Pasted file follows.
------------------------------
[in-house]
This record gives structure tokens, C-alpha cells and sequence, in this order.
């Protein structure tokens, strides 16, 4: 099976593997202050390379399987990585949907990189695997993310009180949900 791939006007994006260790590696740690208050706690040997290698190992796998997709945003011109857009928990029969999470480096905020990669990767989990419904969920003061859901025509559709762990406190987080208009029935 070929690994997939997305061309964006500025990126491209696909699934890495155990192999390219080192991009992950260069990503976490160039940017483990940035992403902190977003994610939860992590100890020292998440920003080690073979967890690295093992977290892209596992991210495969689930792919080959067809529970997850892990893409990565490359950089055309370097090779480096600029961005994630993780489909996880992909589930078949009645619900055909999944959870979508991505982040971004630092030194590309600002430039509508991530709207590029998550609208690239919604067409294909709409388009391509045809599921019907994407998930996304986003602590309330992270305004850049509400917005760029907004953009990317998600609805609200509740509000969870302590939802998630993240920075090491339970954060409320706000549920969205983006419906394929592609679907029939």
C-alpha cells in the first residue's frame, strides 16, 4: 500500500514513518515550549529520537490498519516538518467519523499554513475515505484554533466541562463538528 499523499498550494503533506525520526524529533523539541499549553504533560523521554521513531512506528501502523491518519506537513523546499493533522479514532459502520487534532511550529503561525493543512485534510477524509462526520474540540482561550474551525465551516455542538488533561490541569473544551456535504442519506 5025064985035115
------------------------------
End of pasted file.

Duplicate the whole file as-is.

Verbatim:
[in-house]
This record gives structure tokens, C-alpha cells and sequence, in this order.
């Protein structure tokens, strides 16, 4: 099976593997202050390379399987990585949907990189695997993310009180949900 791939006007994006260790590696740690208050706690040997290698190992796998997709945003011109857009928990029969999470480096905020990669990767989990419904969920003061859901025509559709762990406190987080208009029935 070929690994997939997305061309964006500025990126491209696909699934890495155990192999390219080192991009992950260069990503976490160039940017483990940035992403902190977003994610939860992590100890020292998440920003080690073979967890690295093992977290892209596992991210495969689930792919080959067809529970997850892990893409990565490359950089055309370097090779480096600029961005994630993780489909996880992909589930078949009645619900055909999944959870979508991505982040971004630092030194590309600002430039509508991530709207590029998550609208690239919604067409294909709409388009391509045809599921019907994407998930996304986003602590309330992270305004850049509400917005760029907004953009990317998600609805609200509740509000969870302590939802998630993240920075090491339970954060409320706000549920969205983006419906394929592609679907029939």
C-alpha cells in the first residue's frame, strides 16, 4: 500500500514513518515550549529520537490498519516538518467519523499554513475515505484554533466541562463538528 499523499498550494503533506525520526524529533523539541499549553504533560523521554521513531512506528501502523491518519506537513523546499493533522479514532459502520487534532511550529503561525493543512485534510477524509462526520474540540482561550474551525465551516455542538488533561490541569473544551456535504442519506 5025064985035115